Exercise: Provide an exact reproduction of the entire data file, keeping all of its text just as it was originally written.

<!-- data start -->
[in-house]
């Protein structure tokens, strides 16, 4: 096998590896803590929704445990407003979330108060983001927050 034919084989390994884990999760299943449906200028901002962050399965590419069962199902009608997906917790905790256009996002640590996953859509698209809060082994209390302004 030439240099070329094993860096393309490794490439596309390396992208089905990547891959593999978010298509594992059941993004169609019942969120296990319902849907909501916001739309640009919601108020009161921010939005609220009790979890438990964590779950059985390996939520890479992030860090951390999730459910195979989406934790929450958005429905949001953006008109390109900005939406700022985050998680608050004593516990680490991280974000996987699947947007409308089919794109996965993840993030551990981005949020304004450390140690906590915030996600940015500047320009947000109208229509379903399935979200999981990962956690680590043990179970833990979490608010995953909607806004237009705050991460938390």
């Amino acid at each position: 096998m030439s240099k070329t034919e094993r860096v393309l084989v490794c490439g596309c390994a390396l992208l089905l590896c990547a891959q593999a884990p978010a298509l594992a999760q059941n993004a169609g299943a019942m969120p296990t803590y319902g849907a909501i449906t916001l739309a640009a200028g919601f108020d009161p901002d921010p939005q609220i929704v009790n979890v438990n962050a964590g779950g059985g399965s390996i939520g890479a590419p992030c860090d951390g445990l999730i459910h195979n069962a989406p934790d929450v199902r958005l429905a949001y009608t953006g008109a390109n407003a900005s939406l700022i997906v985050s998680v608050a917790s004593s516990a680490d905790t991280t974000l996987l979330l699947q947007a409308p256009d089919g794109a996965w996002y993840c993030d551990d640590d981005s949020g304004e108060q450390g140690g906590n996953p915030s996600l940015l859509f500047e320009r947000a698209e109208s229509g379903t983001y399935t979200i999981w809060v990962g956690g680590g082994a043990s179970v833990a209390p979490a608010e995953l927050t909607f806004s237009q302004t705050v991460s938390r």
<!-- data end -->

[in-house]
């Protein structure tokens, strides 16, 4: 096998590896803590929704445990407003979330108060983001927050 034919084989390994884990999760299943449906200028901002962050399965590419069962199902009608997906917790905790256009996002640590996953859509698209809060082994209390302004 030439240099070329094993860096393309490794490439596309390396992208089905990547891959593999978010298509594992059941993004169609019942969120296990319902849907909501916001739309640009919601108020009161921010939005609220009790979890438990964590779950059985390996939520890479992030860090951390999730459910195979989406934790929450958005429905949001953006008109390109900005939406700022985050998680608050004593516990680490991280974000996987699947947007409308089919794109996965993840993030551990981005949020304004450390140690906590915030996600940015500047320009947000109208229509379903399935979200999981990962956690680590043990179970833990979490608010995953909607806004237009705050991460938390």
């Amino acid at each position: 096998m030439s240099k070329t034919e094993r860096v393309l084989v490794c490439g596309c390994a390396l992208l089905l590896c990547a891959q593999a884990p978010a298509l594992a999760q059941n993004a169609g299943a019942m969120p296990t803590y319902g849907a909501i449906t916001l739309a640009a200028g919601f108020d009161p901002d921010p939005q609220i929704v009790n979890v438990n962050a964590g779950g059985g399965s390996i939520g890479a590419p992030c860090d951390g445990l999730i459910h195979n069962a989406p934790d929450v199902r958005l429905a949001y009608t953006g008109a390109n407003a900005s939406l700022i997906v985050s998680v608050a917790s004593s516990a680490d905790t991280t974000l996987l979330l699947q947007a409308p256009d089919g794109a996965w996002y993840c993030d551990d640590d981005s949020g304004e108060q450390g140690g906590n996953p915030s996600l940015l859509f500047e320009r947000a698209e109208s229509g379903t983001y399935t979200i999981w809060v990962g956690g680590g082994a043990s179970v833990a209390p979490a608010e995953l927050t909607f806004s237009q302004t705050v991460s938390r």